Lighting planning today can choose from a wide variety of light sources and therefore instruments that enable lighting adapted to people‘s needs. The first approaches towards qualitative lighting planning were made as early as the nineteen fifties. The pioneer in the field of new lighting philosophy was Richard Kelly. His systematisation of light effects today still finds praise.
Richard Kelly managed to free himself from the requirement of uniform illuminance, seen until then as a central criterion of lighting planning. He substituted the question of light quantity with the question of the quality of light. He searched for criteria that differentiated between the perceptional priorities of the viewer. From this consideration a systematisation was created within which Kelly differentiated between three fundamental functions of lighting.


Light for seeing approximately corresponds to the usual quantitative expectation of light. General lighting is created that is sufficient for the perception of the defined viewing tasks. This might be the perception of objects or building structures, orientation in an environment or orientation while moving forwards. But in contrast to quantitative lighting planning, light for viewing is not the aim but rather the basis for extended lighting planning.


Light for viewing according to Kelly‘s theory extends beyond general lighting and accommodates the requirements of people in their surroundings. This type of lighting sets priorities for human perception: firstly objects are recognised that are illuminated in the room the brightest, and then the viewer completes this with perception of the darker objects. In contrast to uniform lighting, light for viewing structures the visual environment into bright and dark zones. It can be quickly and unequivocally differentiated and comprehended. The viewer‘s gaze can be directed onto single objects or zones in the room. This principle not only aids orientation in rooms, it can also be used for the presentation of goods and objects with an aesthetic appeal.


Light for viewing not only illuminates objects or communicates information, but is itself the object of perception. In this respect the light contributes to the aesthetic effect of the room and creates ambience and atmosphere. Light for viewing can be created by candlelight or a light object. The brilliance of the light itself can also become visible via the illumination of specific materials.

To be able to implement these three basic functions of lighting into lighting planning, the industry offers a wide range of lamps that equip various forms of luminaire housings. The design of luminaires does not only have an aesthetic function, but is also influenced by the light guiding optics that in their turn ensure precise light control and glare elimination. Thus equipped, the lighting planner can then work qualitatively with light.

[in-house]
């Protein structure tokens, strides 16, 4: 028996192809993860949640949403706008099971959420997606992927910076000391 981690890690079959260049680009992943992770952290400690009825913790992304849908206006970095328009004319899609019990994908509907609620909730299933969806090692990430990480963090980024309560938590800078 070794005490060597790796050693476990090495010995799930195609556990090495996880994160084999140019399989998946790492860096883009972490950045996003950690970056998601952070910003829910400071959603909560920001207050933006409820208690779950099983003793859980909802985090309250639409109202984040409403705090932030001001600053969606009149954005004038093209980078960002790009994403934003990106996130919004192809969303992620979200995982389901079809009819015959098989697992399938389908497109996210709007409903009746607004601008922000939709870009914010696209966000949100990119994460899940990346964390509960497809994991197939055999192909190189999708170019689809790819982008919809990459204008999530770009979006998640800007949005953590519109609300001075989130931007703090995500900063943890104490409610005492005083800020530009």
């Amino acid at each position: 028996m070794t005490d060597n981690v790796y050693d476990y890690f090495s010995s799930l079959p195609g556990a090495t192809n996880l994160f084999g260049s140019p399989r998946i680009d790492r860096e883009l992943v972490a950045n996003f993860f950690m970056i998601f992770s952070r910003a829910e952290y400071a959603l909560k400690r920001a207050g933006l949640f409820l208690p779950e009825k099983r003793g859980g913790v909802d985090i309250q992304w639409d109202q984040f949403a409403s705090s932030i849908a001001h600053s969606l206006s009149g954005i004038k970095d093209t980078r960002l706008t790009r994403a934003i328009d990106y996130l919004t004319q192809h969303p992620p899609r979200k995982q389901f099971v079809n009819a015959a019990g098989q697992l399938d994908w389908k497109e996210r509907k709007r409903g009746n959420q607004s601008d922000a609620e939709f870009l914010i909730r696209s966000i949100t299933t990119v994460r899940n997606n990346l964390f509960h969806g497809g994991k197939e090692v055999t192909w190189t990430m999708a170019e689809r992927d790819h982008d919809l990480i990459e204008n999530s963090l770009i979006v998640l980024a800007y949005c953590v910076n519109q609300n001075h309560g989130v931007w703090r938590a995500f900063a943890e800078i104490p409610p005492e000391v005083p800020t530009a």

General lighting, supplying light for seeing, can be implemented with direct, wide distribution luminaires for fluorescent or compact fluorescent lamps. These light sources create diffuse light.

Homogeneous light can also be achieved via indirect lighting. But because purely direct or purely indirect light cannot create optimal visual conditions, luminaires with direct-indirect distribution have proven to be highly suitable for general lighting.
For improving general room impressions, illumination of vertical surfaces is recommended. This can be achieved with rectangular or circular luminaires, and with asymmetric reflectors and compact or linear fluorescent lamps.

For improving the general lighting of vertical surfaces, directed light can also be implemented that structures the rooms uniformly and therefore also provides light for viewing.

If light for viewing is ensured, a room impression can be emphasised with light for looking at. This in turn gives a significantly more sophisticated quality of light, and primarily improves rendering of the plasticity and surface structures of illuminated objects. Directed light enables differentiated concentration of light and opens the way for more flexibility with the arrangements of luminaires in the room. An interplay of light and shadow is created that determines the succession of perception.

Room depth also becomes experienceable. Surface-mounted spots with reflector lamps are often used for such tasks. Recessed pan-and-tilt luminaires, usually equipped with high pressure discharge lamps and wide distribution reflectors, can also provide directed light.

In order to emphasise light for viewing it makes sense to keep the general lighting level low. Modelling effects can then be implemented with supplementary directed light. If general lighting is too high, the planner is forced to work with higher wattages for the adjustable light sources. Often the stray light from accentuated areas is sufficient for ambient lighting.

Light for looking at has greater demands on lamps and luminaires than the light for viewing tasks. This mostly means working with almost point-like light sources. As soon as the light from such lamps falls onto materials having glossy surfaces, light reflections are created that are perceived as being brilliant. When light sources themselves become objects, fibre optics, LED and also halogen pin-base lamps can be used. The luminance level of the lamps is experienced as radiant light. Light guidance and the lighting itself is no longer of primary significance.

History of Light and Lighting - Correspondence Course Lighting
Application/ Vol. 2

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